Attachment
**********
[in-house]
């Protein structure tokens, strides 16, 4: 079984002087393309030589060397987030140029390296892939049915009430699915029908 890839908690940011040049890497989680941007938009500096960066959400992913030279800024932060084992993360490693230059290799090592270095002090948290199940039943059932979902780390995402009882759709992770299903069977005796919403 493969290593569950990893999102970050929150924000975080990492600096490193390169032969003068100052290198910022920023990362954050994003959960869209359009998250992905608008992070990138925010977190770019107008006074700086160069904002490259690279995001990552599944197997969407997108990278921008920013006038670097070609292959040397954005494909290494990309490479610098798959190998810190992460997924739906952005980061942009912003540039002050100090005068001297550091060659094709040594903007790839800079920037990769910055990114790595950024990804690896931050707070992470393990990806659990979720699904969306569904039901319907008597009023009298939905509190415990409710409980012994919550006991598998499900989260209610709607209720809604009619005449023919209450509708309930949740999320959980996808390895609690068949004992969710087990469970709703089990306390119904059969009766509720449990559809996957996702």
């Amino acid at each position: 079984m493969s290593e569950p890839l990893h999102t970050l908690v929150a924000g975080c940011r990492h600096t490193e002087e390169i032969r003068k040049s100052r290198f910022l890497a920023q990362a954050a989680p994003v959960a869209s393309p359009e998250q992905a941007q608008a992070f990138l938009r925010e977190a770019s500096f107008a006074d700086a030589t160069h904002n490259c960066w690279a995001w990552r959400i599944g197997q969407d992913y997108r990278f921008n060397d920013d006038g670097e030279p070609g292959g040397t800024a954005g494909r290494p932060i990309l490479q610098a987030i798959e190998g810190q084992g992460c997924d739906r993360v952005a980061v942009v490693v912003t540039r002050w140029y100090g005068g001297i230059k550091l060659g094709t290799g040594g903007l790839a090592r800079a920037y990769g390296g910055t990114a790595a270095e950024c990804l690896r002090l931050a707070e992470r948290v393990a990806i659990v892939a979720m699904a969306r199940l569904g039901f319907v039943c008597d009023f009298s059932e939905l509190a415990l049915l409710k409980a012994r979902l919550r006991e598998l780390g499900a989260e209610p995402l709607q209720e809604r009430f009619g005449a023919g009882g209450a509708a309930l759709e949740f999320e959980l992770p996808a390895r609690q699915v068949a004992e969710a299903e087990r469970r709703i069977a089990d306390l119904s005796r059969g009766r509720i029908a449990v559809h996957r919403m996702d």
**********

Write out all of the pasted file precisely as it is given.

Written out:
[in-house]
């Protein structure tokens, strides 16, 4: 079984002087393309030589060397987030140029390296892939049915009430699915029908 890839908690940011040049890497989680941007938009500096960066959400992913030279800024932060084992993360490693230059290799090592270095002090948290199940039943059932979902780390995402009882759709992770299903069977005796919403 493969290593569950990893999102970050929150924000975080990492600096490193390169032969003068100052290198910022920023990362954050994003959960869209359009998250992905608008992070990138925010977190770019107008006074700086160069904002490259690279995001990552599944197997969407997108990278921008920013006038670097070609292959040397954005494909290494990309490479610098798959190998810190992460997924739906952005980061942009912003540039002050100090005068001297550091060659094709040594903007790839800079920037990769910055990114790595950024990804690896931050707070992470393990990806659990979720699904969306569904039901319907008597009023009298939905509190415990409710409980012994919550006991598998499900989260209610709607209720809604009619005449023919209450509708309930949740999320959980996808390895609690068949004992969710087990469970709703089990306390119904059969009766509720449990559809996957996702």
């Amino acid at each position: 079984m493969s290593e569950p890839l990893h999102t970050l908690v929150a924000g975080c940011r990492h600096t490193e002087e390169i032969r003068k040049s100052r290198f910022l890497a920023q990362a954050a989680p994003v959960a869209s393309p359009e998250q992905a941007q608008a992070f990138l938009r925010e977190a770019s500096f107008a006074d700086a030589t160069h904002n490259c960066w690279a995001w990552r959400i599944g197997q969407d992913y997108r990278f921008n060397d920013d006038g670097e030279p070609g292959g040397t800024a954005g494909r290494p932060i990309l490479q610098a987030i798959e190998g810190q084992g992460c997924d739906r993360v952005a980061v942009v490693v912003t540039r002050w140029y100090g005068g001297i230059k550091l060659g094709t290799g040594g903007l790839a090592r800079a920037y990769g390296g910055t990114a790595a270095e950024c990804l690896r002090l931050a707070e992470r948290v393990a990806i659990v892939a979720m699904a969306r199940l569904g039901f319907v039943c008597d009023f009298s059932e939905l509190a415990l049915l409710k409980a012994r979902l919550r006991e598998l780390g499900a989260e209610p995402l709607q209720e809604r009430f009619g005449a023919g009882g209450a509708a309930l759709e949740f999320e959980l992770p996808a390895r609690q699915v068949a004992e969710a299903e087990r469970r709703i069977a089990d306390l119904s005796r059969g009766r509720i029908a449990v559809h996957r919403m996702d």